THE 1987 CONSTITUTUTION declares the Philippines as a democratic and republican State where sovereignty rests on the people and all government authority emanates from them.”
The Supreme Court constantly reminds us that “the Bill of Rights is designed to preserve the ideals of liberty, equality and security against the assaults of opportunism, the expediency of the passing hour, the erosion of small encroachments, and the scorn and derision of those who have no patience with general principles."
The 1987 Constitution also states that “no person shall be deprived of life, liberty, or property without due process of law, no shall any person be denied the equal protection of the laws. More succinctly, “due process hears before it condemns, and renders judgment only after trial” or fair play.
The Fundamental Law stresses that “[private property shall not be taken for public use without just compensation.” In furtherance of this constitutional prescription, Congress enacted RA No. 8974, or AN ACT TO FACILITATE THE ACQUISITION OF RIGHT-OF-WAY, SITE OR LOCATION FOR NATIONAL GOVERNMENT INFRASTRUCTURE PROJECTS AND FOR OTHER PURPOSES.
But what if it is our government that is not complying with the mandates of the Constitution, and the laws?
We pose this question because of the enormity of the problem where the government had long occupied private properties—some of which were “wrongfully occupied” by the state officials, without undergoing through the process of eminent domain, let alone, paying the “just compensation” thereof.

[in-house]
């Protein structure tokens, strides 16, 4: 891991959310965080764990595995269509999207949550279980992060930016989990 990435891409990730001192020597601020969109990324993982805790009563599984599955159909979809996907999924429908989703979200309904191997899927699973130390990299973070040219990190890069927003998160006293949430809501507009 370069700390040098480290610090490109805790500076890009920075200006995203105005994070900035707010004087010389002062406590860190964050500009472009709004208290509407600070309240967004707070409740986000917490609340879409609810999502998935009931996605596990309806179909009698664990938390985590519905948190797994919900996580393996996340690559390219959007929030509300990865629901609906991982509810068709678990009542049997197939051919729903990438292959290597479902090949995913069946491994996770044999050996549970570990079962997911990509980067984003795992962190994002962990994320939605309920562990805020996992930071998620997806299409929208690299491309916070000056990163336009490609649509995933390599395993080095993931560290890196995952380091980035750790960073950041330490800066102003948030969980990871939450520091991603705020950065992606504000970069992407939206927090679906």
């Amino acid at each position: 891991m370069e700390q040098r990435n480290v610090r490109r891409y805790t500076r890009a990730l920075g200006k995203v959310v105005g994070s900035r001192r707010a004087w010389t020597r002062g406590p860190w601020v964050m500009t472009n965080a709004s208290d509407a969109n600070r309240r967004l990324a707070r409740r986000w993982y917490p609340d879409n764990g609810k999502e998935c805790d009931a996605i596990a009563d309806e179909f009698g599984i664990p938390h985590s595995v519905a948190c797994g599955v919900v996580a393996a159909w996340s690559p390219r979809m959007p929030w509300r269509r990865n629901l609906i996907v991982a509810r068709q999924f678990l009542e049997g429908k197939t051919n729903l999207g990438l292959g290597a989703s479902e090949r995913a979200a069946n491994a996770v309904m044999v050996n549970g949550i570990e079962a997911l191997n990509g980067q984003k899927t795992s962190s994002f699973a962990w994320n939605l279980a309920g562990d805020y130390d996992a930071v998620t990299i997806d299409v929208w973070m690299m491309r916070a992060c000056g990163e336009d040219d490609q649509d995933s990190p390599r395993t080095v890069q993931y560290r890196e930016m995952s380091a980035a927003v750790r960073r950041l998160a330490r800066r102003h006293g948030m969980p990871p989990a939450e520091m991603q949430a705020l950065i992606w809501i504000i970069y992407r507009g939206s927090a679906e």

The Constitution decrees that “the President shall have control of all the executive departments, bureaus, and offices. He shall ensure that the laws be faithfully executed.” But, are not the different department secretaries, the alter ego of the President?
This principle applies because the President cannot be expected to personally perform the multifarious functions of the Executive department.
But what if the Department Head, i.e., the Secretary of DPWH or his sub-altern, has authorized the occupancy of government regional office buildings pursuant to its powers and authority under the National Building Code, even if these edifices were built on a private property that has been “wrongfully taken” by government men, should this wrongful occupation—which is tantamount to graft and corruption-- result in exposing the President to culpabilities under the Constitution under the alter ego doctrine?
An actual case involves a regional government center (RGC) situated in a property of over 33,000 sq.m. still owned by a private person. A right-of-way (ROW) claim was filed before the DPWH. A former DPWH Secretary, now a member of Congress, had authorized the payment of just compensation in favor of the private owner occupied by government since 1995. But some DPWH underlings—in their attempt to create their “relevance” dribbled their way through the process, by not paying the just compensation.
Where should the citizens go for redress of their grievances against the very government that is constitutionally tasked to protect citizen’s interest?
This happened long before although we hope Marcos Junio will resolve this arbitrary deprivation by the government of its citizen’s right to due process and to just compensation. Or are we living under a tyrannical order?